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Official Review by Jason Bartel, Stadium Journey Regional Correspondent
While MLS has not made its way to the Grand Canyon State, soccer fans do have an option with the USL’s Arizona United SC, who moved to Scottsdale in 2015. The club used to play at Peoria Sports Complex, but made their way to a more central location in the valley when they moved into Scottsdale Stadium, which is really best known as the spring training home of the San Francisco Giants.
The FANFARE scale is our metric device for rating each stadium experience. It covers the following:
Each area is rated from 0 to 5 stars with 5 being the best. The overall composite score is the "FANFARE Score".
All of the concession stands that are open are on the west side of the stadium, or when there's a baseball field, down the third baseline. This area is known as the Four Peaks Corner Kick Pavilion.
One generic concession stand is open selling hot dogs for $5, popcorn for $3, and ice cream bars for $4 among other things.
There is an alcohol tent, where beers range anywhere from $7-$10. Of course there are a few Four Peaks options, since they are the primary beer sponsor. There's also a Jamba Juice tent set up, which is nice for those warm Scottsdale evenings. The smoothies go for $6 a pop. Snow cones are pretty popular too, at a price of $5.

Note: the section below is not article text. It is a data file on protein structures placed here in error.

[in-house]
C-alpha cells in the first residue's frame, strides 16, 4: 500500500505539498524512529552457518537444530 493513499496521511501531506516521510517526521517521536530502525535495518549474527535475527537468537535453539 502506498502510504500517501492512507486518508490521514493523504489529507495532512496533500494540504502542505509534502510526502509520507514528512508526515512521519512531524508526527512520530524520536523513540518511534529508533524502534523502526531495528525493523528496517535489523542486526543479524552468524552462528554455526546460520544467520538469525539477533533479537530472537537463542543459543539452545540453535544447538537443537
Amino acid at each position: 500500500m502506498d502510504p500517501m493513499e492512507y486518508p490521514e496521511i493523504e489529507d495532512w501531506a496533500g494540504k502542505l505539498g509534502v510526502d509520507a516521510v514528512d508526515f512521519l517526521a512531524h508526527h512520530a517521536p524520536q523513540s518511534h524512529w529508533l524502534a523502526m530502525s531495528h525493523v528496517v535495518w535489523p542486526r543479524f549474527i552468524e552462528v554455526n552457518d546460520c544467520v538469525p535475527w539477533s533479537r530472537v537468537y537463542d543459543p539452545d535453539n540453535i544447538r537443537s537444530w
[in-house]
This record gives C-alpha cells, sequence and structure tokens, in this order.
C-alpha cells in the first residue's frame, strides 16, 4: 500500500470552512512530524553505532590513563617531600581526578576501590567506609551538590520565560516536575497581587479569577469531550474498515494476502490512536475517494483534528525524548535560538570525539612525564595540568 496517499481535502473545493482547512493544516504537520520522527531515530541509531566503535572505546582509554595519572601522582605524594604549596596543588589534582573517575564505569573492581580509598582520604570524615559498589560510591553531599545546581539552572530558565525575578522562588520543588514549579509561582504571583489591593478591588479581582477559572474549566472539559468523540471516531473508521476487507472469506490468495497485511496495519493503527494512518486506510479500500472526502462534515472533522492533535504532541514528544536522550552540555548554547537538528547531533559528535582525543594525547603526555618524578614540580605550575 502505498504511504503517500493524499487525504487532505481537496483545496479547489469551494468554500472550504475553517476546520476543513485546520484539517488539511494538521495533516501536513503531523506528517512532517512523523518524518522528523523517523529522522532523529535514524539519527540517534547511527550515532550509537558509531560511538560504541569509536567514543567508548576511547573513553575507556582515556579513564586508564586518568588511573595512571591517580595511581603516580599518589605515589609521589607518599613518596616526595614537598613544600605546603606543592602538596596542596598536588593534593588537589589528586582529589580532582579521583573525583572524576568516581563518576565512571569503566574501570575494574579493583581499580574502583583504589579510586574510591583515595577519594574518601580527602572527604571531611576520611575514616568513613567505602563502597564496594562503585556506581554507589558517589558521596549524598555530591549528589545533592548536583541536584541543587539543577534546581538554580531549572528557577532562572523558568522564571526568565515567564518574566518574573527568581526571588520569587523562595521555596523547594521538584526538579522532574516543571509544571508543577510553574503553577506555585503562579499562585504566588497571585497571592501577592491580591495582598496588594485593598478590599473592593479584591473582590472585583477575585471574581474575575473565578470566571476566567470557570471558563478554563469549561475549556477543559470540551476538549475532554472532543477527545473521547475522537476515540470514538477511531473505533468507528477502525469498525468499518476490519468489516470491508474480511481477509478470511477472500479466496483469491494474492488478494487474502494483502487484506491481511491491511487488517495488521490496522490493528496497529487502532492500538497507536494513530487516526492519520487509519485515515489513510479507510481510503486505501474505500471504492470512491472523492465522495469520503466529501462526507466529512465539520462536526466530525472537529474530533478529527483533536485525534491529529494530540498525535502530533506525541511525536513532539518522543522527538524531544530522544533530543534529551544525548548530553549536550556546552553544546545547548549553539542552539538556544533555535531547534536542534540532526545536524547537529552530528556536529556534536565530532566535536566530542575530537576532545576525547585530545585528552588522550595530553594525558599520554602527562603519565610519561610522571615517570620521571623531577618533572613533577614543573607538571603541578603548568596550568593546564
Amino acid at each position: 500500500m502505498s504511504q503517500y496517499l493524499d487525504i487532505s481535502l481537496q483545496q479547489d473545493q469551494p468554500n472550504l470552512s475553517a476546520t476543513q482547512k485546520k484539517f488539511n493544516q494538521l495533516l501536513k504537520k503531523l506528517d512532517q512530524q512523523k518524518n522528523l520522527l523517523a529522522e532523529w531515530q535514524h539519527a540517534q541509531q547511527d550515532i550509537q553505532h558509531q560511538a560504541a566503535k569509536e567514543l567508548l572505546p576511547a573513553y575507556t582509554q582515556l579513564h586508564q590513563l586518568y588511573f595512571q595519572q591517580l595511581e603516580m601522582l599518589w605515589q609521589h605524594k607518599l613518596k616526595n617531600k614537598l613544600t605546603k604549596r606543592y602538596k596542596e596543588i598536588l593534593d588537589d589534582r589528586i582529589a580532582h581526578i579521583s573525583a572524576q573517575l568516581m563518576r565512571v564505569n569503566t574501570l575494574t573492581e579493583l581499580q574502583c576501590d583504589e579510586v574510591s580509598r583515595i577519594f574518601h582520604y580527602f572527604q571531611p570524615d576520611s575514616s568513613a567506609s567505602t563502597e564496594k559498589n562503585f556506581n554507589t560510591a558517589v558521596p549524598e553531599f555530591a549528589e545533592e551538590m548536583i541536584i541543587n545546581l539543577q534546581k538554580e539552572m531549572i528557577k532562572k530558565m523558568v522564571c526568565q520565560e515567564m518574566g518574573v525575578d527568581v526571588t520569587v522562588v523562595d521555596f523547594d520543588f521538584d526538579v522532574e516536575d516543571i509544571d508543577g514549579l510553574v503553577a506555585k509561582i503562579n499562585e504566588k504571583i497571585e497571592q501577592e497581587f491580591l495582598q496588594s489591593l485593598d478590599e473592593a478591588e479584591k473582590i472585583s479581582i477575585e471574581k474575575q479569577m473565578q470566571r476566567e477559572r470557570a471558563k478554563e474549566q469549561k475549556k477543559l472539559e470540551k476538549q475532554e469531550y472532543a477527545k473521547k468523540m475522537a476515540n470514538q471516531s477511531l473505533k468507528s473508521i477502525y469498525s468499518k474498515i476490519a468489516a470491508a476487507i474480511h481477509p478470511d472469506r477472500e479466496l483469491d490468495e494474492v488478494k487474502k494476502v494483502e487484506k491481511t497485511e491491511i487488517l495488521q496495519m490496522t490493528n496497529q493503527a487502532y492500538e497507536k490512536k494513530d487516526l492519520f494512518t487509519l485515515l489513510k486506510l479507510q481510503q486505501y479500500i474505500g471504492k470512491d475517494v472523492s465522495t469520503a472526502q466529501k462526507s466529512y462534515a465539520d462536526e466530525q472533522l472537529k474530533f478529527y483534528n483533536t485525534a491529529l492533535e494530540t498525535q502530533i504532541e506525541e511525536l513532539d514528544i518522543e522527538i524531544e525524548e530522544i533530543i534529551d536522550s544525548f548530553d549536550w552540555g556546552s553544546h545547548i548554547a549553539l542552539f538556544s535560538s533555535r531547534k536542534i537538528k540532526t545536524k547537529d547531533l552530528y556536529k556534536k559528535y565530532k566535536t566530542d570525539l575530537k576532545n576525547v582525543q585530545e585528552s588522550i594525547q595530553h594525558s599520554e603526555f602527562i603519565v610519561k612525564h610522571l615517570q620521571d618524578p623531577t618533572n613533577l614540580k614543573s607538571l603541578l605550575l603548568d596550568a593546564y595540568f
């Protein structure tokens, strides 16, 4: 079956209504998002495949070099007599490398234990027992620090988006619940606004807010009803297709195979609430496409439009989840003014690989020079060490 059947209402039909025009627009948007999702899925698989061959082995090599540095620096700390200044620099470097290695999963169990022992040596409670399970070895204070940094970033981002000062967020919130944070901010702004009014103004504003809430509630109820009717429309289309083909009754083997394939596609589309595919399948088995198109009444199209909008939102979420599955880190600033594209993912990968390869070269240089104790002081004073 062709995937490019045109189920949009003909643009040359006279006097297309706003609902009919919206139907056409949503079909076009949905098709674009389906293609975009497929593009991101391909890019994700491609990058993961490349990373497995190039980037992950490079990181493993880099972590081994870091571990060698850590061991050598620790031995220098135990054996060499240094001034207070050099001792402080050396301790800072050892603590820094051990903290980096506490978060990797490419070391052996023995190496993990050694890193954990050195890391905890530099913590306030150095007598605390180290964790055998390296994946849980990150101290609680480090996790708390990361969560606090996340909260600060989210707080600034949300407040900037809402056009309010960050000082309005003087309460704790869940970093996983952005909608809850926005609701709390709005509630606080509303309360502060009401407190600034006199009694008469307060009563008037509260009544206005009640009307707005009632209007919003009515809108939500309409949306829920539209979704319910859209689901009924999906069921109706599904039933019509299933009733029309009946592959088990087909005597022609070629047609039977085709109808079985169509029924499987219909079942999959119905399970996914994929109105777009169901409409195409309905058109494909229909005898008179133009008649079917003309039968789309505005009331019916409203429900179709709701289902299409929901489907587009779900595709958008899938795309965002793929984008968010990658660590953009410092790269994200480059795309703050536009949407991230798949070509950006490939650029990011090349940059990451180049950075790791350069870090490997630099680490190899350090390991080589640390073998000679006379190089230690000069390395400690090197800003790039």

You can never go wrong with Four Peaks and a hot dog, but some of those snow cones look pretty good on a warm Scottsdale night.
The people who set up the stadium do a pretty nice job with making it look like Arizona United's home rather than the Giants. Once you walk into the actual seating area, the only Giants logos you'll find are on the dugouts and on the elevator tower in the outfield area.
Most fans sit on the west side, which is near gates E and F along Drinkwater Blvd. The Arizona United merchandise stand is found just inside gates E and F as well. Chairback seating is found closer to the field, while metal bleachers are all along the top part of the stadium. There are misters going off over the metal bleachers throughout the night. You also have the option of sitting on the lawn, which is behind the north goal and also on the far sideline. There are picnic tables by the lawn seating on the far sideline too.